A female condom developed by researchers not only provides contraception but also wards off sexually transmitted diseases (STDs).
Researchers at the University of Washington (UW) developed the condom from tiny microfibres through a method called 'electrospinning'. They are then designed to dissolve after use, either within minutes or over several days.
Not only would the condom block sperm, it could time-release a potent mix of anti-HIV drugs and hormonal contraceptives, the Daily Mail reported.
Kim Woodrow, assistant professor of bio-engineering at Washington, said: "Our dream is to create a product women can use to protect themselves from HIV infection and unintended pregnancy. We have the drugs to do that. It's really about delivering them in a way that makes them more potent, and allows a woman to want to use it."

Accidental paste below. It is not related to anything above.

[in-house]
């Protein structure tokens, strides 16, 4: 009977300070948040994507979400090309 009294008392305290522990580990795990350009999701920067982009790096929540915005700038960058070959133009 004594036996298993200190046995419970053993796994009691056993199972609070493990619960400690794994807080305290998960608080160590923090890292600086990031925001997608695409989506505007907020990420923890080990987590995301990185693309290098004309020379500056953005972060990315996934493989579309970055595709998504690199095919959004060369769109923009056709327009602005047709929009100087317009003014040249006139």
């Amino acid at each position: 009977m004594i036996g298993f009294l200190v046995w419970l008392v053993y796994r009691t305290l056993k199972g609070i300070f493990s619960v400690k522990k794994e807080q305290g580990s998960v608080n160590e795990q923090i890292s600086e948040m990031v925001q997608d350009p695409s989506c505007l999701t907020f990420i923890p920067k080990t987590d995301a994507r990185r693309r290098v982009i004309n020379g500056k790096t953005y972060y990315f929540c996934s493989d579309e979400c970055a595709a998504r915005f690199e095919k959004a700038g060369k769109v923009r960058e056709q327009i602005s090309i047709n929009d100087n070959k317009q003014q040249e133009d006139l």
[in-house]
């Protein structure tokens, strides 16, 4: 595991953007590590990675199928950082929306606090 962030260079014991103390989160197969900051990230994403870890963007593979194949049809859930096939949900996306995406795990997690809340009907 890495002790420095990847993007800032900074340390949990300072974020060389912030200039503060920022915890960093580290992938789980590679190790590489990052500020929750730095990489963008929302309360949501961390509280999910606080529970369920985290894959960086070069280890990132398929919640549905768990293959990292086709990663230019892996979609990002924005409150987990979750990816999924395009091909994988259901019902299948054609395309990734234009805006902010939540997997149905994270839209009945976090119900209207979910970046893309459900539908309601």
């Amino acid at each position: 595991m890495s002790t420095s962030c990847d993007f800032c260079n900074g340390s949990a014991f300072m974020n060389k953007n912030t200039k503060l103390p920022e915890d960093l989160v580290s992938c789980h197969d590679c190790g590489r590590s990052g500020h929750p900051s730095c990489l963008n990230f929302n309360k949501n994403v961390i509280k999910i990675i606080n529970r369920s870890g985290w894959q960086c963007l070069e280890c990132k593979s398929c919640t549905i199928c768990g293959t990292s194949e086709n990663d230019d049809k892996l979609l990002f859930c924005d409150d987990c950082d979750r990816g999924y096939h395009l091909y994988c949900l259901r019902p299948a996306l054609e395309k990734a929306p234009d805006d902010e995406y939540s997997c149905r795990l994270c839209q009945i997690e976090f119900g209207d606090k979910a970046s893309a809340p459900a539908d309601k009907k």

Woodrow presented the idea, and co-authors Emily Krogstad and Cameron Ball, both first-year graduate students, agreed to pursue the project, at a meeting held last year.
Ball added: "This method allows controlled release of multiple compounds. We were able to tune the fibres to have different release properties."
One of the fabrics dissolves within minutes, offering users immediate protection, while another fabric dissolves gradually over a few days, providing an alternative to the birth-control pill, to provide contraception and protect against HIV.